Several years ago, during the General Assembly some doctoral researchers exchanged experiences on how hard it was for some of them to have a smooth start in their institutes without knowing whom to ask when they had questions and spending a lot of time looking for sources and opportunities in their institutes. Especially, German bureaucracy can be quite overwhelming for international students when first arriving.
We are living unexpected times, in which our state of mind depends directly on our mental skills and social settings. Have you given a thought of how your doctoral colleagues are feeling in this very moment? The following are examples of verisimilar situations:
Anne is pregnant. She is in the end of her program, there are only three more months to go. She was supposed to deliver – her baby, not the dissertation – in May. She calculated her pregnancy not to interfere with the defense. The delivery (this time of her dissertation) was in the end of February, and her defense was supposed to take place in the end of April.
Check out the latest version of The Quarterly Digest, the short report on what has been going on in the Leibniz PhD Network between January and March 2020. Read as well on a new funding opportunity, how you can get involved in the network, and a sneak peek on the results of the survey of 2019 regarding our international colleagues. The data is currently being analyzed by the Survey Working Group.
In the midst of the Coronavirus lockdown of 2020, the first online seminar from the newly formed Mental Health Working Group of the Leibniz PhD Network was held online. Many people had already been under some form of quarantine for a few weeks, and it was clear that many junior researchers have been struggling with social isolation, confinement and uncertainty under the pandemic.
Recently, it has become more and more evident that there is an ongoing mental health crisis in academia. For example, a recent survey of 50,000 graduate students in the UK showed that 86% reported significant levels of anxiety. The current pandemic is compounding existing issues.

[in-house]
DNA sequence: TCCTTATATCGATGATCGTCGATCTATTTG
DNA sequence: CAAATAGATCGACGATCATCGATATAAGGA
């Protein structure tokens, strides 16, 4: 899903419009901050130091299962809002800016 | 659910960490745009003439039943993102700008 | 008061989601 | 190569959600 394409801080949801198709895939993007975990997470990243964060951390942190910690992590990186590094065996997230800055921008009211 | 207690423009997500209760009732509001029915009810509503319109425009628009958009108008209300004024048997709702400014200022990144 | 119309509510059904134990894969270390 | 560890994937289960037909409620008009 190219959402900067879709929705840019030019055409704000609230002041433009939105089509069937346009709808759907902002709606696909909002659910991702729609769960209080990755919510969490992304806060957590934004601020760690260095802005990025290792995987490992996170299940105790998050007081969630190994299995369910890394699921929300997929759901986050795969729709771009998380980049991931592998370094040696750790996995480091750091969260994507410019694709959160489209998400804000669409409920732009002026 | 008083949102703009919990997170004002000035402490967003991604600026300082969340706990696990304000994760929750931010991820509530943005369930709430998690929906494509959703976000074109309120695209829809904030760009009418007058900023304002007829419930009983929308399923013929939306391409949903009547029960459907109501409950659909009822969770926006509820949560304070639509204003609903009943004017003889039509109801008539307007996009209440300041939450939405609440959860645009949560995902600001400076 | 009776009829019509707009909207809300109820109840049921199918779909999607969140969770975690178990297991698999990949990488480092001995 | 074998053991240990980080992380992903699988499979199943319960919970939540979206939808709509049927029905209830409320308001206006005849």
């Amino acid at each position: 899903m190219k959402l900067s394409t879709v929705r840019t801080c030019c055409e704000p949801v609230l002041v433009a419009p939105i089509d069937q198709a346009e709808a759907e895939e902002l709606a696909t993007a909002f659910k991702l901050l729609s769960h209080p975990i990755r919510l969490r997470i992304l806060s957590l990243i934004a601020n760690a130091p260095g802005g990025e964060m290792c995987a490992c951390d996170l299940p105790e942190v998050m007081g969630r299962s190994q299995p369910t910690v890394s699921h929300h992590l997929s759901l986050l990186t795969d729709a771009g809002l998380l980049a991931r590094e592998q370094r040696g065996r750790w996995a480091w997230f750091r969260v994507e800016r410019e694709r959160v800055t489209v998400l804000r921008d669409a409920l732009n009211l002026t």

The aim of the online seminar was to:
Raise awareness about potential stressors triggered during the pandemic in the academic community.
Provide tools and strategies to help researchers cope with anxiety, motivational issues, depression and other potential stressors related to working in academia under the current pandemic.
In the online seminar, we were fortunate to have an amazing and international line-up of guest speakers share their perspectives:
Dr. Desiree Dickerson (Academic Mental Health & Well-Being Consultant) Topic: Mental health and well-being resources during COVID-19 pandemic.
Meetings with the supervisors and chiefs are being held via Skype, Zoom or any other form.
Social meetings with the colleagues or other doctoral researchers are being postponed or done also via internet.
Doctoral researchers cannot do fieldwork or lab work they need to do for their projects.
Workshops and conferences have been cancelled.
Some doctoral researchers are even afraid to lose their job.
Some others are even right now somewhere outside Europe and will probably not be able to travel back in the next weeks.
These and many other things we are living right now as doctoral researchers. We are hearing these stories from colleagues, from doctoral representatives, but also from you.
We are facing a worldwide pandemic with COVID-19, which in many ways has not just affected our work, but us in a multifaceted way. PhD can sometimes be hard, in times of a worldwide pandemic even more. We, as the Leibniz PhD Network and doctoral researchers ourselves, understand this and we are right now trying to support you as much as we can until we overcome this crisis.
Until then, we encourage you to #stayathome and work from home as much as you can. If you have any issues do not be afraid to talk to your PhD representatives. We will provide you additionally with some useful information and links in a new subtab in the weblog. Additionally, we will still publish some articles here, we prepared last year and would like to share with you.
Finally, we would like to invite you to the first online seminar organized by the mental health working group. The online seminar with the topic “Strategies for PhD students and postdocs for copying with the COVID-19 pandemic” will take place on April 9th (this thursday!) at 10.30 am (Central European Time) and will be of course in english and via Zoom. The code you need to entry will be provided by your student representative at your institute. If you are not able to attend, it is not a problem! We will upload the recorded online seminar it in the next weeks so you can (re)watch it.
The invited speakers are:
Dr. Desiree Dickerson (Spain). Academic Mental Health & Well-being Consultant. Topic: Mental health and well-being resources during COVID-19 pandemic.
Dr. Hendrik Huthoff (Germany). Scientific Manager of the Jena School for Microbial Communication, Friedrich Schiller University Jena. Topic: The day after the COVID-19 pandemic in academia. How could COVID-19 affect doctoral-programmes?
Dr. Nicola Byrom (UK). Lecturer in psychology at the Institute of Psychiatry, Psychology, and Neurosciences at Kings College London. Topic: Managing anxieties and low mood during social isolation.
And the online seminar will be moderated by Dr. Elliot Brown (Germany). Neuroscientist, Scientific Advisor, Mental Health Advocate, and senior research fellow at Charité Hospital & Health Care.
Hopefully many of you can attend the online seminar, if you can #stayathome, and stay healthy!